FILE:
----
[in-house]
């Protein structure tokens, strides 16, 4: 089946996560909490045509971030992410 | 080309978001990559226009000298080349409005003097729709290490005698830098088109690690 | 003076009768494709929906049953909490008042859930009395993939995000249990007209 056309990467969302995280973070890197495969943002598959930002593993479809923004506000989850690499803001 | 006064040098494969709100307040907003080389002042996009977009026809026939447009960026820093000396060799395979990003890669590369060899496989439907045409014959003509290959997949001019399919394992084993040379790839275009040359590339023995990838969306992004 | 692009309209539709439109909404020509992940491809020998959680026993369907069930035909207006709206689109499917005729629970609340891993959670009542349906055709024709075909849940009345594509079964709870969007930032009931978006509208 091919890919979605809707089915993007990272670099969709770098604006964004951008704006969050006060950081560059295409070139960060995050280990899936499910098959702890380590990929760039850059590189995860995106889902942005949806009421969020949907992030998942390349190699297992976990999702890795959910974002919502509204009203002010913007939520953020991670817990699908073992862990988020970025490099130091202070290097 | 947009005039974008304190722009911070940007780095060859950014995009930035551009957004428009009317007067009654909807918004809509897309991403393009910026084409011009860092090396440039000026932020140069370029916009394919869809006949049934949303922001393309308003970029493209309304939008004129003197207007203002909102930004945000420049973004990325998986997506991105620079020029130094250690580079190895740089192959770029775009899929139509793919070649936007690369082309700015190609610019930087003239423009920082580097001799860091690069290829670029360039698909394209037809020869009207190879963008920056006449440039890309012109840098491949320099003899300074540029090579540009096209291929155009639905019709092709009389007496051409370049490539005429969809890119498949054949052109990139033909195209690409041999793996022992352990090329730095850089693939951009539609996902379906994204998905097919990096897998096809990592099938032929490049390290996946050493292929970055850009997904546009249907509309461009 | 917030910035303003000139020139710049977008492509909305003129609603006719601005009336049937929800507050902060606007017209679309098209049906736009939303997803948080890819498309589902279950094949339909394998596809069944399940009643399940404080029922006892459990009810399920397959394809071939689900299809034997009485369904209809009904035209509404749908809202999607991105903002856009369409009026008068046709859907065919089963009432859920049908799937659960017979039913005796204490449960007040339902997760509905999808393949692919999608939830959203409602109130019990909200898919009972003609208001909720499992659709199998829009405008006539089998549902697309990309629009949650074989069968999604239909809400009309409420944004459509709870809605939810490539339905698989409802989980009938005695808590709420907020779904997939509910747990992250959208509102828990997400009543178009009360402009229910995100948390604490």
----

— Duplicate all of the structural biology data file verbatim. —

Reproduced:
[in-house]
């Protein structure tokens, strides 16, 4: 089946996560909490045509971030992410 | 080309978001990559226009000298080349409005003097729709290490005698830098088109690690 | 003076009768494709929906049953909490008042859930009395993939995000249990007209 056309990467969302995280973070890197495969943002598959930002593993479809923004506000989850690499803001 | 006064040098494969709100307040907003080389002042996009977009026809026939447009960026820093000396060799395979990003890669590369060899496989439907045409014959003509290959997949001019399919394992084993040379790839275009040359590339023995990838969306992004 | 692009309209539709439109909404020509992940491809020998959680026993369907069930035909207006709206689109499917005729629970609340891993959670009542349906055709024709075909849940009345594509079964709870969007930032009931978006509208 091919890919979605809707089915993007990272670099969709770098604006964004951008704006969050006060950081560059295409070139960060995050280990899936499910098959702890380590990929760039850059590189995860995106889902942005949806009421969020949907992030998942390349190699297992976990999702890795959910974002919502509204009203002010913007939520953020991670817990699908073992862990988020970025490099130091202070290097 | 947009005039974008304190722009911070940007780095060859950014995009930035551009957004428009009317007067009654909807918004809509897309991403393009910026084409011009860092090396440039000026932020140069370029916009394919869809006949049934949303922001393309308003970029493209309304939008004129003197207007203002909102930004945000420049973004990325998986997506991105620079020029130094250690580079190895740089192959770029775009899929139509793919070649936007690369082309700015190609610019930087003239423009920082580097001799860091690069290829670029360039698909394209037809020869009207190879963008920056006449440039890309012109840098491949320099003899300074540029090579540009096209291929155009639905019709092709009389007496051409370049490539005429969809890119498949054949052109990139033909195209690409041999793996022992352990090329730095850089693939951009539609996902379906994204998905097919990096897998096809990592099938032929490049390290996946050493292929970055850009997904546009249907509309461009 | 917030910035303003000139020139710049977008492509909305003129609603006719601005009336049937929800507050902060606007017209679309098209049906736009939303997803948080890819498309589902279950094949339909394998596809069944399940009643399940404080029922006892459990009810399920397959394809071939689900299809034997009485369904209809009904035209509404749908809202999607991105903002856009369409009026008068046709859907065919089963009432859920049908799937659960017979039913005796204490449960007040339902997760509905999808393949692919999608939830959203409602109130019990909200898919009972003609208001909720499992659709199998829009405008006539089998549902697309990309629009949650074989069968999604239909809400009309409420944004459509709870809605939810490539339905698989409802989980009938005695808590709420907020779904997939509910747990992250959208509102828990997400009543178009009360402009229910995100948390604490």